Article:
Abstract: The widespread use of stimulants among healthy individuals to improve cognition has received growing attention; however, public attitudes toward this practice are not well understood. We determined the effect of framing metaphors and context of use on public opinion toward cognitive enhancement. We recruited 3,727 participants from the United States to complete three surveys using Amazon’s Mechanical Turk between April and July 2017. Participants read vignettes describing an individual using cognitive enhancement, varying framing metaphors (fuel versus steroid), and context of use (athletes versus students versus employees). The main outcome measure was the difference in respondent-assigned level of acceptability of the use of cognitive enhancement by others and by themselves between the contrasting vignettes. Participants were more likely to support the use of cognitive enhancement by others than by themselves and more when the use of enhancement by others was framed with a fuel metaphor than with a steroid metaphor. Metaphoric framing did not affect participants’ attitudes toward their own use. Participants supported the use of enhancement by employees more than by students or athletes. These results are discussed in relation to existing ethical and policy literature.

Keywords: cognitive enhancement, neuroethics, cosmetic neurology, neurology, cognitive neuroscience, nootropics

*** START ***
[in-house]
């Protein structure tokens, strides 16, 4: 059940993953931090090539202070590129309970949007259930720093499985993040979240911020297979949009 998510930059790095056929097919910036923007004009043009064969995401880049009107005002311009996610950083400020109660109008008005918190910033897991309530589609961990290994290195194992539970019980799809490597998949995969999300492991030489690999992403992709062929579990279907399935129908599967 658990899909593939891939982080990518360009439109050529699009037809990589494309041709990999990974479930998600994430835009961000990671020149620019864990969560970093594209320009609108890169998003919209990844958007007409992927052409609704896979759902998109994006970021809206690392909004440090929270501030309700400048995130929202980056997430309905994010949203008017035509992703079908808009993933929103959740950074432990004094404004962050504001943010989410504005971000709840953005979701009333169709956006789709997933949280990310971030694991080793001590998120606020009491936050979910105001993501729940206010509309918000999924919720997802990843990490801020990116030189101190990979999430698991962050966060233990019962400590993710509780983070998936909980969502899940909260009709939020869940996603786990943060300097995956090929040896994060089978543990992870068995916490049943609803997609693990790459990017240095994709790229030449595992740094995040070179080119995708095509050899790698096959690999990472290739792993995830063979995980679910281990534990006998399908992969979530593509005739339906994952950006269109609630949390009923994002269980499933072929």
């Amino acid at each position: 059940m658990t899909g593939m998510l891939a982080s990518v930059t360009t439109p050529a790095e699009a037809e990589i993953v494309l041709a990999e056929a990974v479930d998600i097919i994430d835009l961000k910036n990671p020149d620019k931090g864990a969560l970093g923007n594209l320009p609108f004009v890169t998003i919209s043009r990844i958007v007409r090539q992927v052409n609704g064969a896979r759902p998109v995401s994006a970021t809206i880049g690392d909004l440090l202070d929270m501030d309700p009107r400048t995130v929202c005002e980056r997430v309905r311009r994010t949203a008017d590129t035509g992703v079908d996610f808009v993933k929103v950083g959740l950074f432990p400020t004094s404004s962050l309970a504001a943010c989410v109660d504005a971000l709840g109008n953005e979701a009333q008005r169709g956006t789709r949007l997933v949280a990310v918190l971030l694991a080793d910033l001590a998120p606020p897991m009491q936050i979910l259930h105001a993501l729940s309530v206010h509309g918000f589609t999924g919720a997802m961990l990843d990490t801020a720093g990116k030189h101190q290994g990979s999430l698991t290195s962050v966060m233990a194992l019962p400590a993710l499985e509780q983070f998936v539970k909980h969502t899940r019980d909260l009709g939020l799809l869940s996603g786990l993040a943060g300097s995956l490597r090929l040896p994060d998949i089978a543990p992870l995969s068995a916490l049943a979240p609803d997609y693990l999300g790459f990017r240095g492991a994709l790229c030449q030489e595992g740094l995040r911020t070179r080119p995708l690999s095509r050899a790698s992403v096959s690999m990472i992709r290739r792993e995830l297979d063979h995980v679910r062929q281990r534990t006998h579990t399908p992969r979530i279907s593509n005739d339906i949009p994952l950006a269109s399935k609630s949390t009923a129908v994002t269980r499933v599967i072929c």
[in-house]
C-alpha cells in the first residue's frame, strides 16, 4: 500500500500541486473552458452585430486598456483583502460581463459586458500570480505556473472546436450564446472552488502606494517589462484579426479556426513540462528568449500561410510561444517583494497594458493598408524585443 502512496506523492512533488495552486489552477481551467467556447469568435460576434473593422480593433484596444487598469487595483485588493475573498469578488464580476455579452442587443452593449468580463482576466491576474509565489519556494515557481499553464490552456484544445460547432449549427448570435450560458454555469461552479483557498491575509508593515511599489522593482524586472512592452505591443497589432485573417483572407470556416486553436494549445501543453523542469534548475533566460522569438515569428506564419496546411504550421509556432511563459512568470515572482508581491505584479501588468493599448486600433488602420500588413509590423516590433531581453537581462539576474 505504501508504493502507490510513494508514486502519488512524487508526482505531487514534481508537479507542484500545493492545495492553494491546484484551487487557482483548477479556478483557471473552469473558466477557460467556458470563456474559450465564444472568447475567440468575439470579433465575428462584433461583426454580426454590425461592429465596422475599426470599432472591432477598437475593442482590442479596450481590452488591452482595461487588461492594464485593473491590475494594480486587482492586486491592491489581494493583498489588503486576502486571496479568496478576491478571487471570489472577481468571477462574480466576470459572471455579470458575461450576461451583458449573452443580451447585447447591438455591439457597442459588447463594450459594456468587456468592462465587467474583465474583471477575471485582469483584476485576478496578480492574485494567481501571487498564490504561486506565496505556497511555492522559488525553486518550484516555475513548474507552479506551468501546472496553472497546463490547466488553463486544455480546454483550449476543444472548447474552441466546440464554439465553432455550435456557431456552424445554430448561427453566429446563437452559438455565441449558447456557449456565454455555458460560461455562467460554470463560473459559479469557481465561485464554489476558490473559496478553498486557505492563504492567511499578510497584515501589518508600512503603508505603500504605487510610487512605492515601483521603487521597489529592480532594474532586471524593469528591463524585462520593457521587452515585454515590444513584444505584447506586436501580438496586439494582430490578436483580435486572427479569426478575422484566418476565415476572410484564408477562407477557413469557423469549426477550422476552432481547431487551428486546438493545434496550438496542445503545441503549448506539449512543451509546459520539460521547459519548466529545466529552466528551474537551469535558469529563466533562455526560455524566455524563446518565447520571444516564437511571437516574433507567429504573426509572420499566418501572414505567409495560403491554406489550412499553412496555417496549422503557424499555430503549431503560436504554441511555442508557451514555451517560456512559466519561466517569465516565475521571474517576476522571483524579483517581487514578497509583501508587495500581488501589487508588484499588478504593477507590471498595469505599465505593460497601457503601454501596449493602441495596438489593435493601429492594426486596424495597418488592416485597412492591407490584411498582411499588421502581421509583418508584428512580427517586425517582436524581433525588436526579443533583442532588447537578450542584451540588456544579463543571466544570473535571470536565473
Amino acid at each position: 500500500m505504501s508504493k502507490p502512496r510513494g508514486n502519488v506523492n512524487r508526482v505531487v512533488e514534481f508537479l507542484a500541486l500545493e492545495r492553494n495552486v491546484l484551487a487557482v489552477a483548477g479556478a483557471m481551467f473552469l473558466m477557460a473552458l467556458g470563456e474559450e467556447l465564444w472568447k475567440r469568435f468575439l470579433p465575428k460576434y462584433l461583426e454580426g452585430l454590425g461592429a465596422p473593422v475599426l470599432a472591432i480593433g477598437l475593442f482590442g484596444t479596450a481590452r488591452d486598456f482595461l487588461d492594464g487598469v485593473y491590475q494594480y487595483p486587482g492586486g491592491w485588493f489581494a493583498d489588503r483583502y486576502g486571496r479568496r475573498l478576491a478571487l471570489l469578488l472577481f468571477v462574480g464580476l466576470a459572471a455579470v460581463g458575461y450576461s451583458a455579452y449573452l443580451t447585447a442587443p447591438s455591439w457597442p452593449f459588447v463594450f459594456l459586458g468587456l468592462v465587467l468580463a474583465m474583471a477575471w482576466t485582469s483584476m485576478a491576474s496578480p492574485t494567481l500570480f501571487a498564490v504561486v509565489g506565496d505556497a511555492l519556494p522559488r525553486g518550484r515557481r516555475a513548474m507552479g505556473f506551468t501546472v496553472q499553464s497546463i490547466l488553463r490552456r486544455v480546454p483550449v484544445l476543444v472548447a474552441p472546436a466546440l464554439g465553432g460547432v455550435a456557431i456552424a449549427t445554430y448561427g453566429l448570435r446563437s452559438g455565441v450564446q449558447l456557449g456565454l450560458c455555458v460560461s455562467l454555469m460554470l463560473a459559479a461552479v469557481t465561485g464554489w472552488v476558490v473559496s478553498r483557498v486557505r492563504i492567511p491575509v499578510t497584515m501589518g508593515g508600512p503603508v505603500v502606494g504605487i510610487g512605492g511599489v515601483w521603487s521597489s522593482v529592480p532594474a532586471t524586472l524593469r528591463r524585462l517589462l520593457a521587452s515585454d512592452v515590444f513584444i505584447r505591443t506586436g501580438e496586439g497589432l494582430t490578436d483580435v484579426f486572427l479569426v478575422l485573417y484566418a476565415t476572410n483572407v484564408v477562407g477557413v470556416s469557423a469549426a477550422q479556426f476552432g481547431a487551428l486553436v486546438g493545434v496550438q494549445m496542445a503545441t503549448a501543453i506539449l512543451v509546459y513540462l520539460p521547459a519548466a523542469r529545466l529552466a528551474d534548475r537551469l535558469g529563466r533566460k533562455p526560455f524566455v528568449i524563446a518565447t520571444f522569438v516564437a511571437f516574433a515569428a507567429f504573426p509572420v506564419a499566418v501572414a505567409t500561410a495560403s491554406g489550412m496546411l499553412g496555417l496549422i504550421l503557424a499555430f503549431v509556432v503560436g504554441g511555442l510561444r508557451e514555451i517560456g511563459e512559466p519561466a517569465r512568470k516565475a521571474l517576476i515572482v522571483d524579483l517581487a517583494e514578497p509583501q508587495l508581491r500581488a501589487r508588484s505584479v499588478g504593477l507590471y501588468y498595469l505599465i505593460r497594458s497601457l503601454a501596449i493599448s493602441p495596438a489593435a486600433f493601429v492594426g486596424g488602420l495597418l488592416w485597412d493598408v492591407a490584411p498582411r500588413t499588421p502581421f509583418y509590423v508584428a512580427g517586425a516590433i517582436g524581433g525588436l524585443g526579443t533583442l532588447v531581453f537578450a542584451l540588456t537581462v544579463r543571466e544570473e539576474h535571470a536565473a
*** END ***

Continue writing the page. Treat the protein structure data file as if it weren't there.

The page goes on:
The body-related afferent signals that subserve body ownership (“this body is mine”) might have a key role in human sense of agency (“this action is due to my own will”); body ownership helps building up motor consciousness

The Role of Body-Related Afferent Signals in Human Sense of Agency. Maria Pyasik, Tiziano Furlanetto, Lorenzo Pia. Journal of Experimental Neuroscience, May 16, 2019.

Abstract: At present, most of the neurocognitive models of human sense of agency (ie, “this action is due to my own will”) have been traditionally rooted in a variety of internal efferent signals arising within the motor system. However, recent neuroscientific evidence has suggested that also the body-related afferent signals that subserve body ownership (ie, “this body is mine”) might have a key role in this process. Accordingly, in the present review paper, we briefly examined the literature investigating how and to what extent body ownership contributes to building up human motor consciousness. Evidence suggests that, if required by the context, body ownership per se can act on agency attribution (ie, independently from efferent signals). Hence, a unitary and coherent subjective experience of willed actions (ie, “this willed action is being realized by my own body”) requires both awareness of being an agent and of owning the body.

Keywords: Bodily self, body ownership, sense of agency, afferent signals, efferent signals

When we achieve willed actions, we do not feel as though those acts simply happen to us, we strongly sense to be in charge. Such subjective experience of authorship is known as sense of agency.1 In other words, we are aware of intending, initiating, and controlling our volitional movements (so-called “body agency”),2 as well as their consequences in the external world (“external agency”),2 and this awareness is vital for survival. Indeed, perceiving to be an agent allows distinguishing actions that are self-generated from those that are generated by others. This, in turn, contributes to the key signature of human nature, that is, the phenomenological experience of self-consciousness.3